Sen. Nancy Barto’s relentless quest to redefine contractual law escalated to new levels in the Arizona Capitol Times article, “Bill advances targeting HOA authority over roadway restrictions.” In the March 2 article, she attempted to propose a nonsensical argument where she and her friend claim ownership of a vehicle owned by someone else. I can’t follow it. You read it and try to figure it out. In the meantime, let me give another, more real world example.
Suppose I move into a home located within a homeowners association that is, in turn, located in an incorporated community. The HOA’s covenants, conditions and restrictions (CC&Rs) I sign when I move in state that I will get approval for any exterior changes that I propose to make to my property from the HOA’s architectural committee. After moving into the home — which I own — I decide to paint my house bright purple. Very shortly after the house is painted, I get a visit from the HOA’s CC&R enforcers, who explain that first, I did not receive permission to do this and second, the HOA does not allow purple homes anyway.
Whoa! I say. Let me give you a couple of firsts and seconds! First, this home is my property and you can’t tell me what to do with it. Only the city where it’s located can do that. I checked with the city and it has no ordinance against purple houses. And, secondly, there is a Senator Barto who says that I don’t have to listen to you guys because it’s my house on my property so I am the one responsible for how it looks.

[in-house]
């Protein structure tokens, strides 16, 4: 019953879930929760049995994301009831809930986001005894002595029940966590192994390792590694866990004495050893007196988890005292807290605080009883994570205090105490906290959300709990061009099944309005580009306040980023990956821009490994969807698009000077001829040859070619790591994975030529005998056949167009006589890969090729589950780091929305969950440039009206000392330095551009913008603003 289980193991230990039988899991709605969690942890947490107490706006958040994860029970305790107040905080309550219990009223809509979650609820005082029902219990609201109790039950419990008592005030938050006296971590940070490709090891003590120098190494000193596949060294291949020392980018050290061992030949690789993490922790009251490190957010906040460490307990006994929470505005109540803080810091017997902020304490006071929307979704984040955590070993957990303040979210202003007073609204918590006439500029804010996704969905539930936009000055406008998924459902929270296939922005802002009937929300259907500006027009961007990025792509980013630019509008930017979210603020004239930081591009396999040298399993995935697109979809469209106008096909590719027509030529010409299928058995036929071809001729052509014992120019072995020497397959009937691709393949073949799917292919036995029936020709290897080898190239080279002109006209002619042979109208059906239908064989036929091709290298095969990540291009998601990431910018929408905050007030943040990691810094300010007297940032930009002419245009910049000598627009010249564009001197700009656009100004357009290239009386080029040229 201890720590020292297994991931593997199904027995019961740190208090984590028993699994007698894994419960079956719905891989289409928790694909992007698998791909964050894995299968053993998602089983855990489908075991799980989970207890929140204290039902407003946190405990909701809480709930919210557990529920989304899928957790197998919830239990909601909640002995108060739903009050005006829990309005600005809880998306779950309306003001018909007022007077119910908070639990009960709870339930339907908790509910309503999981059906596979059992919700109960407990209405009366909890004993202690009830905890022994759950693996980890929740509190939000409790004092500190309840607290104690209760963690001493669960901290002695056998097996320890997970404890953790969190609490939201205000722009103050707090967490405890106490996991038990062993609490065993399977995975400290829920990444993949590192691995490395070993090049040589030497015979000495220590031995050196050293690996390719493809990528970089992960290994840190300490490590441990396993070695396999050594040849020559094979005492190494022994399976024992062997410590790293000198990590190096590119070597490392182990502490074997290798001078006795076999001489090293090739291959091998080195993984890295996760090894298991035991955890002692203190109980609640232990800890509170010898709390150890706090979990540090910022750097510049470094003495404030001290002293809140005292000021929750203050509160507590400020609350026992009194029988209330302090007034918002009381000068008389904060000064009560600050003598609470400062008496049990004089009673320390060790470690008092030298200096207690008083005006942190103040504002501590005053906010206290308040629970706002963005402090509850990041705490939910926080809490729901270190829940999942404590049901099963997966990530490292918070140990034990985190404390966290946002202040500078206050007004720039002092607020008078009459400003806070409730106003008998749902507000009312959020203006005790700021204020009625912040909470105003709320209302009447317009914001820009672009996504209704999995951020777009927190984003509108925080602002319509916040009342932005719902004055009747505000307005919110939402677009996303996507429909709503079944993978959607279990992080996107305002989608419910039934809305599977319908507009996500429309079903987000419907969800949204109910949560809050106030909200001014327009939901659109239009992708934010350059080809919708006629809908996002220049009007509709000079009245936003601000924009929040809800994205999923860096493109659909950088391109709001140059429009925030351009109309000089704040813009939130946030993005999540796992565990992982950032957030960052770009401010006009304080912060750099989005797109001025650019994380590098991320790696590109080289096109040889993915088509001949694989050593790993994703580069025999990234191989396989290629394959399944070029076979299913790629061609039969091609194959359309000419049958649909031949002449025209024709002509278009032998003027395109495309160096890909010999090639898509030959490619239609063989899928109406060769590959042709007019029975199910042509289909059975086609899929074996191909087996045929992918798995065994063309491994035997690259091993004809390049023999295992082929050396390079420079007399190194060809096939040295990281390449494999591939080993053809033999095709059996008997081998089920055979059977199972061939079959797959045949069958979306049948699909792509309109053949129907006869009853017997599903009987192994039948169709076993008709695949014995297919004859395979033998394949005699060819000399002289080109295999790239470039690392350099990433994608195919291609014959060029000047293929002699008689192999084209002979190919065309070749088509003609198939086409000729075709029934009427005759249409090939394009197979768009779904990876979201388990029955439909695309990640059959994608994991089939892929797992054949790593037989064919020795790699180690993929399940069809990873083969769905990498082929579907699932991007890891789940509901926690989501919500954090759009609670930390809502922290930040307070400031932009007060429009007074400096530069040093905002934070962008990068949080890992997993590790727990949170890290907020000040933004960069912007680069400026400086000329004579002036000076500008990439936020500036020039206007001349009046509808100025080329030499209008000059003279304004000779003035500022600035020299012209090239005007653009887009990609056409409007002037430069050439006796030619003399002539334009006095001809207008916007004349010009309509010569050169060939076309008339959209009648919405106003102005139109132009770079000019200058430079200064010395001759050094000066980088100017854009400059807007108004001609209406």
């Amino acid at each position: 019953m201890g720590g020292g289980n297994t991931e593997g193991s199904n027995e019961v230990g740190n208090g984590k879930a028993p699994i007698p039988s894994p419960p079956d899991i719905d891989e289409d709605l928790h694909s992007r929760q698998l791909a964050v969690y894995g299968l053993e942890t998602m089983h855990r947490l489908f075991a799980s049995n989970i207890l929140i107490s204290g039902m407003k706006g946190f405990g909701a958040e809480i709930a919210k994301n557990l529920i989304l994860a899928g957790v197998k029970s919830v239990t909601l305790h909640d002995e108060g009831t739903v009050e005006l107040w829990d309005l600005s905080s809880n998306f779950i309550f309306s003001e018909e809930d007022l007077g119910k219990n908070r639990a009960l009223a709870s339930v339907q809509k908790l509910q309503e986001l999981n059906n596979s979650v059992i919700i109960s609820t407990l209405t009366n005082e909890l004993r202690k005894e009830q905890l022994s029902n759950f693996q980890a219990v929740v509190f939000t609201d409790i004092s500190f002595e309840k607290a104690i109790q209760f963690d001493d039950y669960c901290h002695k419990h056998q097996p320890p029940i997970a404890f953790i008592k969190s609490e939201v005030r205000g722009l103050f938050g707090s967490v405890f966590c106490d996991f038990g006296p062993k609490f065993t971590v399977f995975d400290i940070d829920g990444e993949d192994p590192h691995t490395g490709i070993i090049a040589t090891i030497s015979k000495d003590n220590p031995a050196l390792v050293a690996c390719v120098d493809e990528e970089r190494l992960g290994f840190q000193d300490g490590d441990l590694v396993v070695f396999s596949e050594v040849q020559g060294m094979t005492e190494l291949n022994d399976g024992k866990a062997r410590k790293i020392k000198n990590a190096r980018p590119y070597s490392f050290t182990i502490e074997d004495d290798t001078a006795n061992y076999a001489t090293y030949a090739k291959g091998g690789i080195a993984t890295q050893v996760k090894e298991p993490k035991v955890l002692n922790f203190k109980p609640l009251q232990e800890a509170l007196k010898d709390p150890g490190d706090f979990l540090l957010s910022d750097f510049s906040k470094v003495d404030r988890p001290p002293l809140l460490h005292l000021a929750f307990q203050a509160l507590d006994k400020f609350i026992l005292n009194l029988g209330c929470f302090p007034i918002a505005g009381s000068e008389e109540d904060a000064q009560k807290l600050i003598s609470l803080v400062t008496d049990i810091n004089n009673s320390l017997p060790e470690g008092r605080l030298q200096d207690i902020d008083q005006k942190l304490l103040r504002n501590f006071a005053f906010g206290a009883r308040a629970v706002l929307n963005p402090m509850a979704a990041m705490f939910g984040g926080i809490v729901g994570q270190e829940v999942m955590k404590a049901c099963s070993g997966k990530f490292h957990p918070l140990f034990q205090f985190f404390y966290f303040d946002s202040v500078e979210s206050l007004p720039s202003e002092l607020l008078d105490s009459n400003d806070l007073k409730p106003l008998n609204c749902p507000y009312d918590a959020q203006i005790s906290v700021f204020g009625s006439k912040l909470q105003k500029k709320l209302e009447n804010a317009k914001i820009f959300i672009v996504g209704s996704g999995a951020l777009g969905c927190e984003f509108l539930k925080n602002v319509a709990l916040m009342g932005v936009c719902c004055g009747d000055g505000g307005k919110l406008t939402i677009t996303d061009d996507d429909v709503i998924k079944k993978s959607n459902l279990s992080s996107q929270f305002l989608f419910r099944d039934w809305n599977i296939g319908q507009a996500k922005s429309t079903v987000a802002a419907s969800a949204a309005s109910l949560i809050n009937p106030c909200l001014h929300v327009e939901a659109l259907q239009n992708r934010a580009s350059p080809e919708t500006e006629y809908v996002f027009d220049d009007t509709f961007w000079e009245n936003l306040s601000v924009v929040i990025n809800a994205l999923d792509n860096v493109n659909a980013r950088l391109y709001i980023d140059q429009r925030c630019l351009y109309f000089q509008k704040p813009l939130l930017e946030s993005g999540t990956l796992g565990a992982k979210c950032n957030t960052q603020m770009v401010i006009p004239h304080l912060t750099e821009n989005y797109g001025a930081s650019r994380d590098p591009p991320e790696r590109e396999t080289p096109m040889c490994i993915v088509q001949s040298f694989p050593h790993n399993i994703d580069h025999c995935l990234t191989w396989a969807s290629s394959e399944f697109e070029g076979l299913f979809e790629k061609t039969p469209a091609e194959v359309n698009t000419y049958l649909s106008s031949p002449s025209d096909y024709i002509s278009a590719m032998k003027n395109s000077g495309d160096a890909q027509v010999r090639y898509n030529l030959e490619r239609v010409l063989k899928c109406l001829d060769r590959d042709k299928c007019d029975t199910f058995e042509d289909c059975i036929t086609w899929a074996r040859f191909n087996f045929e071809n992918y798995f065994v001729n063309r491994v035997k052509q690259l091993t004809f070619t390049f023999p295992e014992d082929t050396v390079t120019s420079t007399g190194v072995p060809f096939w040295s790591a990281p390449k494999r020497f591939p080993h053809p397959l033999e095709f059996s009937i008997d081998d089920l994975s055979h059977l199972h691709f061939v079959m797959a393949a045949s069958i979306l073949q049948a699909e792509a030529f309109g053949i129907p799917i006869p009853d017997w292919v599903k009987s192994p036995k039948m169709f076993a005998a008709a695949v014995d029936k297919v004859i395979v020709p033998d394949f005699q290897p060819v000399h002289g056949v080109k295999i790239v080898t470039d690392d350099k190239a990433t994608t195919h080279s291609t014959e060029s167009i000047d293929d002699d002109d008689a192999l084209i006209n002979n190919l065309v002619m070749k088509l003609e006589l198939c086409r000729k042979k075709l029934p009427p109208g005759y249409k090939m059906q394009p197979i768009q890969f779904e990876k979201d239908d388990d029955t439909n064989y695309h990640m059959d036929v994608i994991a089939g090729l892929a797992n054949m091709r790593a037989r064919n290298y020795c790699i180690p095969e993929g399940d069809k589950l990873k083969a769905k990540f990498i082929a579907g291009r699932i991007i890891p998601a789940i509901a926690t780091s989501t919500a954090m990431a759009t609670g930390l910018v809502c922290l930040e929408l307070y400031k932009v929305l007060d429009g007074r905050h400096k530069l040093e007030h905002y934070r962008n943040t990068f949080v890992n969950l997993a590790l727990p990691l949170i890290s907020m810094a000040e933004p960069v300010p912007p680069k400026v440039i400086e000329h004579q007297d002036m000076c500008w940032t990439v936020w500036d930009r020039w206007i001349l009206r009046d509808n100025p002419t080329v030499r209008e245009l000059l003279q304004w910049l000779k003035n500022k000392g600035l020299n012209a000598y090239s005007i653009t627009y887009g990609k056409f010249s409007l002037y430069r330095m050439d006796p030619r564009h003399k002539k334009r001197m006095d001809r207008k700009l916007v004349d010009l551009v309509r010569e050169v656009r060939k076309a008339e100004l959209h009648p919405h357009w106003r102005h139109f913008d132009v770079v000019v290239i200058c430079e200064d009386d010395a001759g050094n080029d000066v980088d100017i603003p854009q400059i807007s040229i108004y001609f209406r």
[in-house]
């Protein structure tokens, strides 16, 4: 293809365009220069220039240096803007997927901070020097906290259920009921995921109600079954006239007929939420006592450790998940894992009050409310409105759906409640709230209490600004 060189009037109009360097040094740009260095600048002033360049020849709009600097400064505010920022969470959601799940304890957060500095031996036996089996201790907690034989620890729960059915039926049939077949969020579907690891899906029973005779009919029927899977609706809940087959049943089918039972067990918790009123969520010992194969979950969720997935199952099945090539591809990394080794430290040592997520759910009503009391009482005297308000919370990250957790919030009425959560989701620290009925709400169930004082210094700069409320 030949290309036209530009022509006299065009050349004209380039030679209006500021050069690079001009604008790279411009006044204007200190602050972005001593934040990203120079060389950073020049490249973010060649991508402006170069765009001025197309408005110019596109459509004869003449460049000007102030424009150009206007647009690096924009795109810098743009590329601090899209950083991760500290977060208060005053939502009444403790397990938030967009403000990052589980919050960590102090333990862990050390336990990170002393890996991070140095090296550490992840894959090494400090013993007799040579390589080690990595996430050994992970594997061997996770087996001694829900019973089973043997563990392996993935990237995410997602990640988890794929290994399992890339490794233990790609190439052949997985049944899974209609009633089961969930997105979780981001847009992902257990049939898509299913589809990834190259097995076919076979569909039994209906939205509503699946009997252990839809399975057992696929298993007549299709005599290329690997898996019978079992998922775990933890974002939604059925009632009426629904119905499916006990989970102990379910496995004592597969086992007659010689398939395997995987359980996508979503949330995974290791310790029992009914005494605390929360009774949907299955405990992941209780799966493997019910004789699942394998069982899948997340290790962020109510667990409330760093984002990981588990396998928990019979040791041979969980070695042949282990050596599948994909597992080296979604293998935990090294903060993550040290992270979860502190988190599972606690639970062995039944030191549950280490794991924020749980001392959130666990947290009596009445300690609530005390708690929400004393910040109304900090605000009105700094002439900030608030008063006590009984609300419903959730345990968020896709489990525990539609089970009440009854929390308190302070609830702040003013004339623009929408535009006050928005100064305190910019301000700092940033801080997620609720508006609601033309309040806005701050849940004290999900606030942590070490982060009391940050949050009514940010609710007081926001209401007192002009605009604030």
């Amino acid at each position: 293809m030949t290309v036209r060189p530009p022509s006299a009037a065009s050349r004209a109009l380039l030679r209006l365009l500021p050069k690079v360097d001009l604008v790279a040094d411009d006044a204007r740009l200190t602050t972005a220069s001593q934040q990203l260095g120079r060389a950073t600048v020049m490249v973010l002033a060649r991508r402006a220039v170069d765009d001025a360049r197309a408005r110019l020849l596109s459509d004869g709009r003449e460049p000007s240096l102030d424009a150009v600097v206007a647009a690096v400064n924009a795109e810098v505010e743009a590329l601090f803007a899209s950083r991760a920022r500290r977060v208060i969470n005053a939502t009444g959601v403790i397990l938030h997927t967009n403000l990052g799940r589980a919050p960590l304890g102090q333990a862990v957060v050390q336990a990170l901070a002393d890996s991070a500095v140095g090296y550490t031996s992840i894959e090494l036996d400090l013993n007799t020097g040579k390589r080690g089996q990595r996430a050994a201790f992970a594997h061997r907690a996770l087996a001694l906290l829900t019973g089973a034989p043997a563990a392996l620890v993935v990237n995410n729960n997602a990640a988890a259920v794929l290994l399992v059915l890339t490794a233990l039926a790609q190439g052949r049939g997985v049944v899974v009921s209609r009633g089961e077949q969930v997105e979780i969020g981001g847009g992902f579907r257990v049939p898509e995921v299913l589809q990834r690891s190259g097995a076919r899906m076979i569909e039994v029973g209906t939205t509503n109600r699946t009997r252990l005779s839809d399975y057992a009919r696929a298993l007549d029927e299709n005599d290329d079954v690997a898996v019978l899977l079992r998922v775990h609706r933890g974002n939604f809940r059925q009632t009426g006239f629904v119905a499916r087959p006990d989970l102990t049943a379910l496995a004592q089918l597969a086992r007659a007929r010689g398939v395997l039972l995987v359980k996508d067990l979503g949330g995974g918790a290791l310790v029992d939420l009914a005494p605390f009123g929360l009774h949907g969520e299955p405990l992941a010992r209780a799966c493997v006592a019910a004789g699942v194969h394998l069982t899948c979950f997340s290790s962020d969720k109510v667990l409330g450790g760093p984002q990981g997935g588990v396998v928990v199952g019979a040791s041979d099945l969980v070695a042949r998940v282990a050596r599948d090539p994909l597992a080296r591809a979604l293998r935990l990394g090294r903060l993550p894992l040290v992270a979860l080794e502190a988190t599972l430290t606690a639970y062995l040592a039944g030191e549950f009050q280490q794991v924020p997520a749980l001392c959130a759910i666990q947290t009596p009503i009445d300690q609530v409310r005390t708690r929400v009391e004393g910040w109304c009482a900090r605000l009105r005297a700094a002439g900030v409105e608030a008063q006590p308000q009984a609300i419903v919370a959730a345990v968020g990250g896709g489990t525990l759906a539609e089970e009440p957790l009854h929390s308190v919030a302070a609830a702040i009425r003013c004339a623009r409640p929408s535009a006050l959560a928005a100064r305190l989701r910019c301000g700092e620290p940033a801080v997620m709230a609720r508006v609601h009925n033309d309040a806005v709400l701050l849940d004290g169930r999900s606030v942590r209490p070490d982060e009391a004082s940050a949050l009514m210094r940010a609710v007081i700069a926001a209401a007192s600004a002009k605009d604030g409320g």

Then, the HOA representative points out that I signed a legally binding contract that stated I would agree with the CC&R restrictions when I moved into the area. And they further point out that I had the option of not moving into this area if I didn’t agree with their CC&Rs. My parting remark — as we later walk into the courtroom — is that Senator Barto says that contracts don’t matter.
She says that HOAs can’t set rules on property that isn’t theirs. She says they have no right to tell me how to behave. Boy, I hope that she is here to explain this to the judge when the trial starts!
If residents want to change the CC&Rs of any HOA, they have a proper avenue to accomplish that. Barto’s proposed legislation would upend contractual law by allowing residents who knowingly agreed to the legally binding CC&Rs of the community to ignore a portion of that contract.
— Larry Woods is a community liaison for the Sun City West Property Owners and Residents Association